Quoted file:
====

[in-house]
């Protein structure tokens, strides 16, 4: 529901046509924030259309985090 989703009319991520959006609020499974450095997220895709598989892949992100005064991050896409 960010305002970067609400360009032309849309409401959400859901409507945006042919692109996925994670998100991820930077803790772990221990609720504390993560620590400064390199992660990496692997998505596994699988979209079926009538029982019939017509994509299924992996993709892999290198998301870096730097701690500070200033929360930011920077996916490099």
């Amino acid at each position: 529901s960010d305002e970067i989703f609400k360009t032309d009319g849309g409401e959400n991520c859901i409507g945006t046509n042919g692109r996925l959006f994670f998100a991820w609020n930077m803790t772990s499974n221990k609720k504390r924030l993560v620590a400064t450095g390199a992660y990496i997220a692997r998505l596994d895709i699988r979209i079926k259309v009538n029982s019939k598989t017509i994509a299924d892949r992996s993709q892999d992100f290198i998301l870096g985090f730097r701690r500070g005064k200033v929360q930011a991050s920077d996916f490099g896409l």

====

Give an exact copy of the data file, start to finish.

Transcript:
[in-house]
């Protein structure tokens, strides 16, 4: 529901046509924030259309985090 989703009319991520959006609020499974450095997220895709598989892949992100005064991050896409 960010305002970067609400360009032309849309409401959400859901409507945006042919692109996925994670998100991820930077803790772990221990609720504390993560620590400064390199992660990496692997998505596994699988979209079926009538029982019939017509994509299924992996993709892999290198998301870096730097701690500070200033929360930011920077996916490099």
């Amino acid at each position: 529901s960010d305002e970067i989703f609400k360009t032309d009319g849309g409401e959400n991520c859901i409507g945006t046509n042919g692109r996925l959006f994670f998100a991820w609020n930077m803790t772990s499974n221990k609720k504390r924030l993560v620590a400064t450095g390199a992660y990496i997220a692997r998505l596994d895709i699988r979209i079926k259309v009538n029982s019939k598989t017509i994509a299924d892949r992996s993709q892999d992100f290198i998301l870096g985090f730097r701690r500070g005064k200033v929360q930011a991050s920077d996916f490099g896409l």